I use home made foam nucleus hives with waxed cardboard boxes inside and milk crates outside, with Coroplast covers. I get the materials for free at DumpsterMart
The only cost was building the heat controller for the hot wire bow to cut the foam. I bought a variable AC transformer ("Variac") and mounted it inside a 4" aluminum tube with an isolation transformer, a lighted rocker switch, a fuse, and a +- plug for output to the bow. The funky plug is so someone doesn't plug the bow directly into the wall socket and melt the wire, lighting the barn on fire, etc.
A smarter setup is to make a Wheatstone bridge with the variac in the middle - you can put out more constant heat at the wire very easily that way, leaving beautiful surfaces.
The hotwire bow is made with a frame that looks like a big, wide letter "H", with a hinge connecting one leg to the middle cross bar. A cable, a turnbuckle, and 50-lbs spring scale add tension across the top. The .020" stainless or Ni-Chrome wire spans the bottom (I made pointed, 1" diameter x 1.25" long Teflon beads for hand-holds), and is electrically connected by alligator clips (wires run up the legs and one goes across the cross-bar) to the heat controller through the +- plug.
Another good feature is an elastic band suspending it from the ceiling so it holds most of the weight and gives you just the right amount of control. We make plywood triangle templates for cutting straight edges ("dicing" is the term).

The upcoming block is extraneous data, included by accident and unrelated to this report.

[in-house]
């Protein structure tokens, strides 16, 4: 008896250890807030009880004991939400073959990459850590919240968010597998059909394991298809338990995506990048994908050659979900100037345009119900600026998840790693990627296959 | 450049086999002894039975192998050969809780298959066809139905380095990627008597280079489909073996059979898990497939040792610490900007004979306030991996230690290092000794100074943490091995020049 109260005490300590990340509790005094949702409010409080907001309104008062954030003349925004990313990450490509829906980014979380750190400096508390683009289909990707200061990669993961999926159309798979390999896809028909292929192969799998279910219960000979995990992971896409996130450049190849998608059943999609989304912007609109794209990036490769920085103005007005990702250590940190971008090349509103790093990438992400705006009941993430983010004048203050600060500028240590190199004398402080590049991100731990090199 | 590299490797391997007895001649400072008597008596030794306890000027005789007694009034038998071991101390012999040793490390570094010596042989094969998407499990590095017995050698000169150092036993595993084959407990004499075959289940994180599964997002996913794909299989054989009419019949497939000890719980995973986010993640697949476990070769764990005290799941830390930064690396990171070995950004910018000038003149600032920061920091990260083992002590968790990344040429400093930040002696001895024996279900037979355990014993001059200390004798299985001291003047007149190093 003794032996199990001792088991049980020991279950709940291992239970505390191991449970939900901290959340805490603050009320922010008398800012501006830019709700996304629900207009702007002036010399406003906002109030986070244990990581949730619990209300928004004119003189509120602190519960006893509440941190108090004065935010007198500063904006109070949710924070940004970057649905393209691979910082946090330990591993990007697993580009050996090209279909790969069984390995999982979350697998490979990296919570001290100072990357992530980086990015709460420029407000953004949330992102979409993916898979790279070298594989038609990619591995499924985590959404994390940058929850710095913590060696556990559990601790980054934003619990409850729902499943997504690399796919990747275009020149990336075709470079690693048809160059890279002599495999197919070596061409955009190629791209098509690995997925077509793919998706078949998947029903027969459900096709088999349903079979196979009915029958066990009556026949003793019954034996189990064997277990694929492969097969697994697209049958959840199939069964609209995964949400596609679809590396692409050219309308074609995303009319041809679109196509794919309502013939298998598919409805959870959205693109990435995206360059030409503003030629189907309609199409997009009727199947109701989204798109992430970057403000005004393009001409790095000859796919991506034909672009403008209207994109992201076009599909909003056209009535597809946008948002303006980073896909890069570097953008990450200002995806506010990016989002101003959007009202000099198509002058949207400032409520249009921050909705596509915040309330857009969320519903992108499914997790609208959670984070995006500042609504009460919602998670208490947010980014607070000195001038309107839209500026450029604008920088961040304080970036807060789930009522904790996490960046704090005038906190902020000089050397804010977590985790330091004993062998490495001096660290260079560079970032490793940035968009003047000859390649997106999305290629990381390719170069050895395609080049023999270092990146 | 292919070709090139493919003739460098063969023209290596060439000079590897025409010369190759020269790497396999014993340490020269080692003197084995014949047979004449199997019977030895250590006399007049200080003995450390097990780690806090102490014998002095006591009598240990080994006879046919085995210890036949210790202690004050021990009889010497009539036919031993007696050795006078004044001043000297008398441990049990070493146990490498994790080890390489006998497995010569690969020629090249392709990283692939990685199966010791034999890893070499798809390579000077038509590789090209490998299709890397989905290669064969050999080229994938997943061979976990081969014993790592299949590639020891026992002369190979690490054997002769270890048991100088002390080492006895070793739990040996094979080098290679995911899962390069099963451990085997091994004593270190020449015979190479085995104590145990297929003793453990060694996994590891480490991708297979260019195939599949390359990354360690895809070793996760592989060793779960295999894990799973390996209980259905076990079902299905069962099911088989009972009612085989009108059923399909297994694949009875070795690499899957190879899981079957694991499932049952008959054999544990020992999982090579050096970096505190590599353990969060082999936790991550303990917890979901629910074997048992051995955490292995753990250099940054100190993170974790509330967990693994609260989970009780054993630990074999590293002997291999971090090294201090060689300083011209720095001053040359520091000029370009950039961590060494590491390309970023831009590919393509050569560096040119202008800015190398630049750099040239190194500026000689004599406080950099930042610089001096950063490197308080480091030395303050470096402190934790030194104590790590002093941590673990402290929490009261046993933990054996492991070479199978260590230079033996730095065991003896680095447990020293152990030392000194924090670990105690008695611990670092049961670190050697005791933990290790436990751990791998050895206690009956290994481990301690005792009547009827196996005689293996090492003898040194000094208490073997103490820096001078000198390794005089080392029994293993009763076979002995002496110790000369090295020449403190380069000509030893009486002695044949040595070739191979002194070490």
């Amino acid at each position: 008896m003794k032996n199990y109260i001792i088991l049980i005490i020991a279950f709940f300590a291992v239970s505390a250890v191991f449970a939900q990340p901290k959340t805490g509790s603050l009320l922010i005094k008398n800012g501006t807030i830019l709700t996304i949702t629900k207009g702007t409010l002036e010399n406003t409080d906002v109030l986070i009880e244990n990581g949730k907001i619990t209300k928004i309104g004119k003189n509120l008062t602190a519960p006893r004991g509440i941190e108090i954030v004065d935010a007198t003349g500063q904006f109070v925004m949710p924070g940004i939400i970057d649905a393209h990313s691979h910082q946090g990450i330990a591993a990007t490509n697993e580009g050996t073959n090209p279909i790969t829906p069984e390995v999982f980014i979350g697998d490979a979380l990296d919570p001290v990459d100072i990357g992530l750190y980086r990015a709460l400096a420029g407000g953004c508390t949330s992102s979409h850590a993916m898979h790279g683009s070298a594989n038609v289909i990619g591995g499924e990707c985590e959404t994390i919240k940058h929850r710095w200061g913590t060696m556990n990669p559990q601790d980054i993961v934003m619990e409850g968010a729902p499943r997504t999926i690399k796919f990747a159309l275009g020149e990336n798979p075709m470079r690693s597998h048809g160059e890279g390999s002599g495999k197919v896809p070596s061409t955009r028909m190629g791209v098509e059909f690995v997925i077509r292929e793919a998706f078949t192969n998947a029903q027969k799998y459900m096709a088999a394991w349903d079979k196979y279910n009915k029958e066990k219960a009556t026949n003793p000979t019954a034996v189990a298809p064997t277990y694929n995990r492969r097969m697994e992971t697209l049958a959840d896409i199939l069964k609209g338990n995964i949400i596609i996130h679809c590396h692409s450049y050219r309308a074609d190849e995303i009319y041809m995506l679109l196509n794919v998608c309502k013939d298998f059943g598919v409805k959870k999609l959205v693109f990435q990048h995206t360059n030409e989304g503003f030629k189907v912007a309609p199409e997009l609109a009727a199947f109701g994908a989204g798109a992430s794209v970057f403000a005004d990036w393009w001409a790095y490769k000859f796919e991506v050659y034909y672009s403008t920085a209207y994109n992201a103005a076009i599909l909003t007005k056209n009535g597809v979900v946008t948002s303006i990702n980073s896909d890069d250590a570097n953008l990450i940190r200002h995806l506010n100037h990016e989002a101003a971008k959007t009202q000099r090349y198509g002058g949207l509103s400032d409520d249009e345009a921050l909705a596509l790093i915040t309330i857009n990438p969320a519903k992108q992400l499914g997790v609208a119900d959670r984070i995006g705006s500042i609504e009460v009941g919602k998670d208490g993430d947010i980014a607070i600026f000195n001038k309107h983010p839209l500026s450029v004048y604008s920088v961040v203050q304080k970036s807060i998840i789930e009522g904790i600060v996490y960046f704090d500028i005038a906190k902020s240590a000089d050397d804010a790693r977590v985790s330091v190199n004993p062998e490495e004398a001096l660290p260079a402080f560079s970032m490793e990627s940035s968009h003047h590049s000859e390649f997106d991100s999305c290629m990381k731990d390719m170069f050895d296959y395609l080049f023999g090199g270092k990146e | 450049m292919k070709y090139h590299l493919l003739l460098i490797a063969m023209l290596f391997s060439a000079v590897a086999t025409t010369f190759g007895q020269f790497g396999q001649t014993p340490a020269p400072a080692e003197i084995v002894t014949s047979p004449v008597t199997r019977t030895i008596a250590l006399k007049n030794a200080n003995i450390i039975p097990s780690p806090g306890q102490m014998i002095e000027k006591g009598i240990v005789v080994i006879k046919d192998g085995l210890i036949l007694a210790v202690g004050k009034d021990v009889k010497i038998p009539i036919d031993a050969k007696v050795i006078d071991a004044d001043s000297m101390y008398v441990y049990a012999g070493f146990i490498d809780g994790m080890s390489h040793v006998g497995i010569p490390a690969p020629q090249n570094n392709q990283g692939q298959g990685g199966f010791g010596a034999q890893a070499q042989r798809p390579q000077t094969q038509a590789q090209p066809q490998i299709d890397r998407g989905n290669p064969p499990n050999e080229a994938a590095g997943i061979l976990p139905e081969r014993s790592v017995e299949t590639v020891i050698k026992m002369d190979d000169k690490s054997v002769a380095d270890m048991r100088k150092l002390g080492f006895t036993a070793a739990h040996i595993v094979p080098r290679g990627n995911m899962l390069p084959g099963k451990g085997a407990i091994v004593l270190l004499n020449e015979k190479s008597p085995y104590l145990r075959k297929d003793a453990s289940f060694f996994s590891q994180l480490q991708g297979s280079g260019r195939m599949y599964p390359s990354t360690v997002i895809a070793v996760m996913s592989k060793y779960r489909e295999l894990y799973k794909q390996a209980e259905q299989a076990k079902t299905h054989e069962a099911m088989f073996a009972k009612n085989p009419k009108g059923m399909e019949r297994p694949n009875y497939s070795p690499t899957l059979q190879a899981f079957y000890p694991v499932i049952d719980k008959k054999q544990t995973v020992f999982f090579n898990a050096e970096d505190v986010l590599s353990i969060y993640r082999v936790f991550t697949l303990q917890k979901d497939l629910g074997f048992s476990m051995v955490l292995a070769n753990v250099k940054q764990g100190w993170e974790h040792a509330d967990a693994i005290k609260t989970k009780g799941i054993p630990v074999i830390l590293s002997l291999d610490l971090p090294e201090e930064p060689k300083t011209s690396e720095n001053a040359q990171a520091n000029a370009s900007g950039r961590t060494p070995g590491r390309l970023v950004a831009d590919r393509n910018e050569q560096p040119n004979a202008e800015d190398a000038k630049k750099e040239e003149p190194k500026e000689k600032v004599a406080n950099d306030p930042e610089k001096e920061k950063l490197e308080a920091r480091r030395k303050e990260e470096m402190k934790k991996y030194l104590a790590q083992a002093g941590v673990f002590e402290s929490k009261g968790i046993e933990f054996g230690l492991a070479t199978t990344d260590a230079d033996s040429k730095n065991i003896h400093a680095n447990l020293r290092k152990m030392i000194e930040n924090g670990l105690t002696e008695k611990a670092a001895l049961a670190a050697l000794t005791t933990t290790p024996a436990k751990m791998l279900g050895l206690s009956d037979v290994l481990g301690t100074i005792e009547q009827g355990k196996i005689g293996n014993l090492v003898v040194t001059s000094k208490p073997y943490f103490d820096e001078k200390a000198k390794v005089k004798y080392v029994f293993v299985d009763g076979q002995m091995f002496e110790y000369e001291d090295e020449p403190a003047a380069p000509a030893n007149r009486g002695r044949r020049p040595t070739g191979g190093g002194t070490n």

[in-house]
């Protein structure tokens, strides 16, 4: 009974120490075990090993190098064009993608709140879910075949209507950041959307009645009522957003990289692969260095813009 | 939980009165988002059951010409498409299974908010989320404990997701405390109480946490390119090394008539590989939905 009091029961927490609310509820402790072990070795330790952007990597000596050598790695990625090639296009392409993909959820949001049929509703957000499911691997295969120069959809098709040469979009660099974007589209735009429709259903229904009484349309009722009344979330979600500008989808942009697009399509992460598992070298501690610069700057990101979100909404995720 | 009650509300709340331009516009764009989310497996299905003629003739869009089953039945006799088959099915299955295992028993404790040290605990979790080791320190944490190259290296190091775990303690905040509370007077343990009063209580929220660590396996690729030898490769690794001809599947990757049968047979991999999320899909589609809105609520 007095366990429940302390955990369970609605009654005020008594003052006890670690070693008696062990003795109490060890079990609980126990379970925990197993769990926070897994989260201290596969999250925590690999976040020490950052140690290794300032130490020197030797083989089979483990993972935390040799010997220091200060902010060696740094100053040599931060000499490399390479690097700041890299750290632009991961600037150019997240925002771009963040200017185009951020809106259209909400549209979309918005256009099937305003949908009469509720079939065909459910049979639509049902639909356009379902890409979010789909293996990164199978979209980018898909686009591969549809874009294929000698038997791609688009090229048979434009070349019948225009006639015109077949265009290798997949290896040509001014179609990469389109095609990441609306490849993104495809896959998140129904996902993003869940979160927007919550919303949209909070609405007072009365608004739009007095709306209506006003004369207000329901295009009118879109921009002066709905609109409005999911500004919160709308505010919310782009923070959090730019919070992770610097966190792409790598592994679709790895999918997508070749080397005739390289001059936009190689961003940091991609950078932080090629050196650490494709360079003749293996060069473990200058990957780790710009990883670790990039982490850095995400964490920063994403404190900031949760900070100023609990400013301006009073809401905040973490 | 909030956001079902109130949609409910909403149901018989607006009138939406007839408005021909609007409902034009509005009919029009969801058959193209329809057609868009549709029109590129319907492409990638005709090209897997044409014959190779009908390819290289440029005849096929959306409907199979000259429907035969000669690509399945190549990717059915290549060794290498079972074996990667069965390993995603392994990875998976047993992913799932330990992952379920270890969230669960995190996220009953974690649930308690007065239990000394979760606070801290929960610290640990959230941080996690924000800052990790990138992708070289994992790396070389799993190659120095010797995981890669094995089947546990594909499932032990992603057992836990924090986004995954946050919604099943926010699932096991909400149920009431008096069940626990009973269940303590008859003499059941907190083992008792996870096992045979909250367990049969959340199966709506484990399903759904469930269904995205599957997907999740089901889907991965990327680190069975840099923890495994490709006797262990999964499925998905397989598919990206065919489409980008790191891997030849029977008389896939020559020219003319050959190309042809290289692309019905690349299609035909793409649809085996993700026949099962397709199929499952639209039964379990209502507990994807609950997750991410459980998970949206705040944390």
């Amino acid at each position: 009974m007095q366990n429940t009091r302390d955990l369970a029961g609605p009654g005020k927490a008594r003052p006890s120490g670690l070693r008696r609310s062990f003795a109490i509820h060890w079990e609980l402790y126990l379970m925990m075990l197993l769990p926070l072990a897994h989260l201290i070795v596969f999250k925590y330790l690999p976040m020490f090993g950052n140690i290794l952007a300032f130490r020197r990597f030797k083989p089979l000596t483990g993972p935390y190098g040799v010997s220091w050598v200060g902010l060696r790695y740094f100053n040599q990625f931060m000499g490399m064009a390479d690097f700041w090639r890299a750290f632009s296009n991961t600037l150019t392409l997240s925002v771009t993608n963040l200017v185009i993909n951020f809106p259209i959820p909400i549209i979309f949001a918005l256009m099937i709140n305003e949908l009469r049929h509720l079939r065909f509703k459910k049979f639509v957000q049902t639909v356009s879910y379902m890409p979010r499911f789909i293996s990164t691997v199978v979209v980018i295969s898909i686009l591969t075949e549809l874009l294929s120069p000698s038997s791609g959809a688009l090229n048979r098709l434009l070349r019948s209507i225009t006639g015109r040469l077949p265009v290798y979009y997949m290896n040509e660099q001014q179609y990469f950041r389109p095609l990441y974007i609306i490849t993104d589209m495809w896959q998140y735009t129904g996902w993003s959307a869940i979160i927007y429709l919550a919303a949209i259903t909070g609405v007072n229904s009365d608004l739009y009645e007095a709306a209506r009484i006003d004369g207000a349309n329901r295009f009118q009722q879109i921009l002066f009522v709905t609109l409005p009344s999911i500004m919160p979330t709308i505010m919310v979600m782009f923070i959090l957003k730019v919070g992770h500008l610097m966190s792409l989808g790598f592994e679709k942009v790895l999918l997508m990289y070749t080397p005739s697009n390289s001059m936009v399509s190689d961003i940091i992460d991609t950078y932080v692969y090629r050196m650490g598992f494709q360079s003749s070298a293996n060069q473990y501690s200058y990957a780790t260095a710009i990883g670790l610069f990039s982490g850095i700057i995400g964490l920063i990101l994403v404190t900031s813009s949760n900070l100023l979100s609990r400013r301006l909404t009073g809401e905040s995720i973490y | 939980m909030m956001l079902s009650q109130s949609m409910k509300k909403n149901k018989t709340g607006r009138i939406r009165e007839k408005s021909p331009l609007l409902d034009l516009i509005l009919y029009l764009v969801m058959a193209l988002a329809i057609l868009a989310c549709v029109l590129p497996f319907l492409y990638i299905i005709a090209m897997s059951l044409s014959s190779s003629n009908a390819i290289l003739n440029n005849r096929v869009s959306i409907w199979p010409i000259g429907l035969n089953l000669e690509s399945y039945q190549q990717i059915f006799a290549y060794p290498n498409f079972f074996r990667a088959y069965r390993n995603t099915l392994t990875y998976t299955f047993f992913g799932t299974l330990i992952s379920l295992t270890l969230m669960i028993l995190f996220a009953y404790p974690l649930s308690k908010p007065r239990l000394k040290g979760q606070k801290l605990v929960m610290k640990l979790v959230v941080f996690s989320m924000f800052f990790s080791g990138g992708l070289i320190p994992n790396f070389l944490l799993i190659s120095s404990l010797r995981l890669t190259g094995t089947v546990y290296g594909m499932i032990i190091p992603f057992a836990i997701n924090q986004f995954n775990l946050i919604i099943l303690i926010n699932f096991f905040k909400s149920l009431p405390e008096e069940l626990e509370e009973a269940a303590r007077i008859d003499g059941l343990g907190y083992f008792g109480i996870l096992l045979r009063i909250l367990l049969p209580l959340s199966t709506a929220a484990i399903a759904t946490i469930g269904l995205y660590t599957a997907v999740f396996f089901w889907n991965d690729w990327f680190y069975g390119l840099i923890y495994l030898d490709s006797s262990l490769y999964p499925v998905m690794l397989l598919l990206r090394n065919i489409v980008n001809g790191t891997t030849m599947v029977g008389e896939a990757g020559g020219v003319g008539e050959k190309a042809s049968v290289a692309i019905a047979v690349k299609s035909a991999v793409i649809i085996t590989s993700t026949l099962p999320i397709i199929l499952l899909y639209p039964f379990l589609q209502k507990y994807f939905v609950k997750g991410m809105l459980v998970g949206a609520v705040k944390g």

Many other foam cutting devices exist - bandsaw types made with a rat trap for a spring, a planer type makes sheets out of blocks much more efficiently than dicing, etc. Many other tools, such as: a deadman wire holder; shaped cutting templates; hot tubes and hot rods for "drilling" holes; etc., can increase the versatility of a foam cutting shop as well, which is getting off-topic, but not if you can figure out how to use it for bees...
Please beware that some foams (not polystyrene) give off toxic fumes. Wear safety glasses, a face shield, and light cotton gloves when operating hotwire equipment. Use a minimal amount of electric current when cutting - hotter is faster, but it breaks wires, and creates less fumes. Stainless .020" wire takes about 55 lbs tension at low heat and cuts relatively well. It sees a lot of breakage at 60 lbs tension. Tension is not super-important when cutting straight, flat cuts, so set it at 50 lbs and go slow.
There are many other designs, and many of them work quite well. Need help? Someone at a model airplane club or model store should have one, and plenty of ideas, too.